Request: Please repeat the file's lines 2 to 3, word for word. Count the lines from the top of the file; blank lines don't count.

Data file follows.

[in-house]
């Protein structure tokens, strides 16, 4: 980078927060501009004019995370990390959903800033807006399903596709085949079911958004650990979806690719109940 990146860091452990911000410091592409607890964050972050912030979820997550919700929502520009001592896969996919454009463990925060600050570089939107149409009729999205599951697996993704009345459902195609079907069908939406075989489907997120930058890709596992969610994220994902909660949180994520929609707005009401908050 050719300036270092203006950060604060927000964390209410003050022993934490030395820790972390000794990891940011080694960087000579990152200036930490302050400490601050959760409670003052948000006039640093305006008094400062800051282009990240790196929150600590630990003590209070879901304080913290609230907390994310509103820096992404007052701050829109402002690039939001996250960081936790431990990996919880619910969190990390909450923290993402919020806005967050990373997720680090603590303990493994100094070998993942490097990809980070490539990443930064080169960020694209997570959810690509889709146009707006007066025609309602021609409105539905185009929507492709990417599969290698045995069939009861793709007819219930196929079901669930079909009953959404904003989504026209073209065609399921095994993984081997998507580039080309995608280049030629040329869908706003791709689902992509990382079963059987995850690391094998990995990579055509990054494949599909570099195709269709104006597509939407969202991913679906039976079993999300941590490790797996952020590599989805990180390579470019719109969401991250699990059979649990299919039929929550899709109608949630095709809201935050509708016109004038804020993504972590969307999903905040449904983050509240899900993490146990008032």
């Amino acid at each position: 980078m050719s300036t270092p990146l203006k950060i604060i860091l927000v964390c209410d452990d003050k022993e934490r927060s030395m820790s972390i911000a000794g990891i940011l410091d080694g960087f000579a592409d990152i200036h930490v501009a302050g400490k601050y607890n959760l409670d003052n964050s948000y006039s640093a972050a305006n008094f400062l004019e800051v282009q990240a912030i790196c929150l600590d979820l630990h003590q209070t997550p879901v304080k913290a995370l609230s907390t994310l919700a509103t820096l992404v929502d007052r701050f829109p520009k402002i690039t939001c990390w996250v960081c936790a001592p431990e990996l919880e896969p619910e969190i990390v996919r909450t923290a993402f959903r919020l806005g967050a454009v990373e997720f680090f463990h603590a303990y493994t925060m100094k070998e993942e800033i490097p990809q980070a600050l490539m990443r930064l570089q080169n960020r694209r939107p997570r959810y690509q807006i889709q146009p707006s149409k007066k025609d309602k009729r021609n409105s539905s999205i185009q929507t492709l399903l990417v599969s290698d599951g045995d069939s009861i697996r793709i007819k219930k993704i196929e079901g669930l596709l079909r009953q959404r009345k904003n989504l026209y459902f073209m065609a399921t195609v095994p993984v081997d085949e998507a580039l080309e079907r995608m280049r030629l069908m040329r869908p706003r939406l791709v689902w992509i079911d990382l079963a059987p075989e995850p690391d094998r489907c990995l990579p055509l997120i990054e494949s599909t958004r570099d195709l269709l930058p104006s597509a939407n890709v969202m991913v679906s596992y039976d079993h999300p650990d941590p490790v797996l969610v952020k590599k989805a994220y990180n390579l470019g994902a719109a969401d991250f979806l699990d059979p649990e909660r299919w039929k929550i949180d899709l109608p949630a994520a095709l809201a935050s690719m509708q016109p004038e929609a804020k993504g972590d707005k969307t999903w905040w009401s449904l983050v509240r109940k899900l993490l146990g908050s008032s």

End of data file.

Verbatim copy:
């Protein structure tokens, strides 16, 4: 980078927060501009004019995370990390959903800033807006399903596709085949079911958004650990979806690719109940 990146860091452990911000410091592409607890964050972050912030979820997550919700929502520009001592896969996919454009463990925060600050570089939107149409009729999205599951697996993704009345459902195609079907069908939406075989489907997120930058890709596992969610994220994902909660949180994520929609707005009401908050 050719300036270092203006950060604060927000964390209410003050022993934490030395820790972390000794990891940011080694960087000579990152200036930490302050400490601050959760409670003052948000006039640093305006008094400062800051282009990240790196929150600590630990003590209070879901304080913290609230907390994310509103820096992404007052701050829109402002690039939001996250960081936790431990990996919880619910969190990390909450923290993402919020806005967050990373997720680090603590303990493994100094070998993942490097990809980070490539990443930064080169960020694209997570959810690509889709146009707006007066025609309602021609409105539905185009929507492709990417599969290698045995069939009861793709007819219930196929079901669930079909009953959404904003989504026209073209065609399921095994993984081997998507580039080309995608280049030629040329869908706003791709689902992509990382079963059987995850690391094998990995990579055509990054494949599909570099195709269709104006597509939407969202991913679906039976079993999300941590490790797996952020590599989805990180390579470019719109969401991250699990059979649990299919039929929550899709109608949630095709809201935050509708016109004038804020993504972590969307999903905040449904983050509240899900993490146990008032």
């Amino acid at each position: 980078m050719s300036t270092p990146l203006k950060i604060i860091l927000v964390c209410d452990d003050k022993e934490r927060s030395m820790s972390i911000a000794g990891i940011l410091d080694g960087f000579a592409d990152i200036h930490v501009a302050g400490k601050y607890n959760l409670d003052n964050s948000y006039s640093a972050a305006n008094f400062l004019e800051v282009q990240a912030i790196c929150l600590d979820l630990h003590q209070t997550p879901v304080k913290a995370l609230s907390t994310l919700a509103t820096l992404v929502d007052r701050f829109p520009k402002i690039t939001c990390w996250v960081c936790a001592p431990e990996l919880e896969p619910e969190i990390v996919r909450t923290a993402f959903r919020l806005g967050a454009v990373e997720f680090f463990h603590a303990y493994t925060m100094k070998e993942e800033i490097p990809q980070a600050l490539m990443r930064l570089q080169n960020r694209r939107p997570r959810y690509q807006i889709q146009p707006s149409k007066k025609d309602k009729r021609n409105s539905s999205i185009q929507t492709l399903l990417v599969s290698d599951g045995d069939s009861i697996r793709i007819k219930k993704i196929e079901g669930l596709l079909r009953q959404r009345k904003n989504l026209y459902f073209m065609a399921t195609v095994p993984v081997d085949e998507a580039l080309e079907r995608m280049r030629l069908m040329r869908p706003r939406l791709v689902w992509i079911d990382l079963a059987p075989e995850p690391d094998r489907c990995l990579p055509l997120i990054e494949s599909t958004r570099d195709l269709l930058p104006s597509a939407n890709v969202m991913v679906s596992y039976d079993h999300p650990d941590p490790v797996l969610v952020k590599k989805a994220y990180n390579l470019g994902a719109a969401d991250f979806l699990d059979p649990e909660r299919w039929k929550i949180d899709l109608p949630a994520a095709l809201a935050s690719m509708q016109p004038e929609a804020k993504g972590d707005k969307t999903w905040w009401s449904l983050v509240r109940k899900l993490l146990g908050s008032s």